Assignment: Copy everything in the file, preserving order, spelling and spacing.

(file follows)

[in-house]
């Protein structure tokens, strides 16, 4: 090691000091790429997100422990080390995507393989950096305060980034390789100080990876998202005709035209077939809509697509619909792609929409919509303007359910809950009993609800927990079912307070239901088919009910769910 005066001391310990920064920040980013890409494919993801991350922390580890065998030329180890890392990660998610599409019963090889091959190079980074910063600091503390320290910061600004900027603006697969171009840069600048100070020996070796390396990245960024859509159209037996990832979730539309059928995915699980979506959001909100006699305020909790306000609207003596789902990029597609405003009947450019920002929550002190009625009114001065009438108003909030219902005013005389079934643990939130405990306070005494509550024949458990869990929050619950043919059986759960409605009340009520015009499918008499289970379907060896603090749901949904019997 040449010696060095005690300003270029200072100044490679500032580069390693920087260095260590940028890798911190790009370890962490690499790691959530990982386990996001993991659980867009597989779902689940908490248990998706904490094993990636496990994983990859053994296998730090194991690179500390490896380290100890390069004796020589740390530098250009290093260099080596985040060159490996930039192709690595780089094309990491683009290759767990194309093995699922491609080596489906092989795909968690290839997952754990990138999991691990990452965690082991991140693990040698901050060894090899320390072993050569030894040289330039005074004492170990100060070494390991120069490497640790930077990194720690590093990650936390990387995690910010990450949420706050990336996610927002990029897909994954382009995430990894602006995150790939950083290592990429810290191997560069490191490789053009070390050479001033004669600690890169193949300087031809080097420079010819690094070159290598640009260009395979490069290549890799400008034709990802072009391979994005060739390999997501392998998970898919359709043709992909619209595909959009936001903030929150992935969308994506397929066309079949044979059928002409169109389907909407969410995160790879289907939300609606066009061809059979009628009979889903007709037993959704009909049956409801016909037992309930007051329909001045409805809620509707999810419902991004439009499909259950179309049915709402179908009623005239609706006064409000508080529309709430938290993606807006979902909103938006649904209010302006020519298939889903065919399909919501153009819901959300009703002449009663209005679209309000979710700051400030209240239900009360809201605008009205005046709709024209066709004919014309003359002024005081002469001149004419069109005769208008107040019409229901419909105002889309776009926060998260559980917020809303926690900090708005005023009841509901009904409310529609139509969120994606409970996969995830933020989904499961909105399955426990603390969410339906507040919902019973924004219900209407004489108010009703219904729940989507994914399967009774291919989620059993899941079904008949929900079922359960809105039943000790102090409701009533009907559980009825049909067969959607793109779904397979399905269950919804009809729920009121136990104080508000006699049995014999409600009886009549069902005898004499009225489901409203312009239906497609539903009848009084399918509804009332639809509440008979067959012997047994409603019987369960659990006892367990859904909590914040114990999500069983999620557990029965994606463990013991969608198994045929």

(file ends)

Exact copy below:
[in-house]
């Protein structure tokens, strides 16, 4: 090691000091790429997100422990080390995507393989950096305060980034390789100080990876998202005709035209077939809509697509619909792609929409919509303007359910809950009993609800927990079912307070239901088919009910769910 005066001391310990920064920040980013890409494919993801991350922390580890065998030329180890890392990660998610599409019963090889091959190079980074910063600091503390320290910061600004900027603006697969171009840069600048100070020996070796390396990245960024859509159209037996990832979730539309059928995915699980979506959001909100006699305020909790306000609207003596789902990029597609405003009947450019920002929550002190009625009114001065009438108003909030219902005013005389079934643990939130405990306070005494509550024949458990869990929050619950043919059986759960409605009340009520015009499918008499289970379907060896603090749901949904019997 040449010696060095005690300003270029200072100044490679500032580069390693920087260095260590940028890798911190790009370890962490690499790691959530990982386990996001993991659980867009597989779902689940908490248990998706904490094993990636496990994983990859053994296998730090194991690179500390490896380290100890390069004796020589740390530098250009290093260099080596985040060159490996930039192709690595780089094309990491683009290759767990194309093995699922491609080596489906092989795909968690290839997952754990990138999991691990990452965690082991991140693990040698901050060894090899320390072993050569030894040289330039005074004492170990100060070494390991120069490497640790930077990194720690590093990650936390990387995690910010990450949420706050990336996610927002990029897909994954382009995430990894602006995150790939950083290592990429810290191997560069490191490789053009070390050479001033004669600690890169193949300087031809080097420079010819690094070159290598640009260009395979490069290549890799400008034709990802072009391979994005060739390999997501392998998970898919359709043709992909619209595909959009936001903030929150992935969308994506397929066309079949044979059928002409169109389907909407969410995160790879289907939300609606066009061809059979009628009979889903007709037993959704009909049956409801016909037992309930007051329909001045409805809620509707999810419902991004439009499909259950179309049915709402179908009623005239609706006064409000508080529309709430938290993606807006979902909103938006649904209010302006020519298939889903065919399909919501153009819901959300009703002449009663209005679209309000979710700051400030209240239900009360809201605008009205005046709709024209066709004919014309003359002024005081002469001149004419069109005769208008107040019409229901419909105002889309776009926060998260559980917020809303926690900090708005005023009841509901009904409310529609139509969120994606409970996969995830933020989904499961909105399955426990603390969410339906507040919902019973924004219900209407004489108010009703219904729940989507994914399967009774291919989620059993899941079904008949929900079922359960809105039943000790102090409701009533009907559980009825049909067969959607793109779904397979399905269950919804009809729920009121136990104080508000006699049995014999409600009886009549069902005898004499009225489901409203312009239906497609539903009848009084399918509804009332639809509440008979067959012997047994409603019987369960659990006892367990859904909590914040114990999500069983999620557990029965994606463990013991969608198994045929």